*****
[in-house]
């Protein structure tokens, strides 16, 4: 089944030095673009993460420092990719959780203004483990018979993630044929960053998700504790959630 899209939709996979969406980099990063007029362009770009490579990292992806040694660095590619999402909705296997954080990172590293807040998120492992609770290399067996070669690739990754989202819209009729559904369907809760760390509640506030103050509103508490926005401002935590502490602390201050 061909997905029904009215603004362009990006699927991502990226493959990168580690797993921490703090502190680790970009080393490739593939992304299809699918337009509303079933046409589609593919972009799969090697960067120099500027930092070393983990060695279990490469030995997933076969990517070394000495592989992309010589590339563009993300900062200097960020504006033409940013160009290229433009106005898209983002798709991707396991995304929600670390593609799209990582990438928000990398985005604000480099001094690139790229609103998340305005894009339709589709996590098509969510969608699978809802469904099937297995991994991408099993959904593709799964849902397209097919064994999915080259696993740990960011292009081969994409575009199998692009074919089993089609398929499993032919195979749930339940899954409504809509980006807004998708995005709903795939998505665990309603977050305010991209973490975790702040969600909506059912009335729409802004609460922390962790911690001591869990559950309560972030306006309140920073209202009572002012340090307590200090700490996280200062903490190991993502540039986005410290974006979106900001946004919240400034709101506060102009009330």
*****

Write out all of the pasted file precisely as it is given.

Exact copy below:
[in-house]
């Protein structure tokens, strides 16, 4: 089944030095673009993460420092990719959780203004483990018979993630044929960053998700504790959630 899209939709996979969406980099990063007029362009770009490579990292992806040694660095590619999402909705296997954080990172590293807040998120492992609770290399067996070669690739990754989202819209009729559904369907809760760390509640506030103050509103508490926005401002935590502490602390201050 061909997905029904009215603004362009990006699927991502990226493959990168580690797993921490703090502190680790970009080393490739593939992304299809699918337009509303079933046409589609593919972009799969090697960067120099500027930092070393983990060695279990490469030995997933076969990517070394000495592989992309010589590339563009993300900062200097960020504006033409940013160009290229433009106005898209983002798709991707396991995304929600670390593609799209990582990438928000990398985005604000480099001094690139790229609103998340305005894009339709589709996590098509969510969608699978809802469904099937297995991994991408099993959904593709799964849902397209097919064994999915080259696993740990960011292009081969994409575009199998692009074919089993089609398929499993032919195979749930339940899954409504809509980006807004998708995005709903795939998505665990309603977050305010991209973490975790702040969600909506059912009335729409802004609460922390962790911690001591869990559950309560972030306006309140920073209202009572002012340090307590200090700490996280200062903490190991993502540039986005410290974006979106900001946004919240400034709101506060102009009330």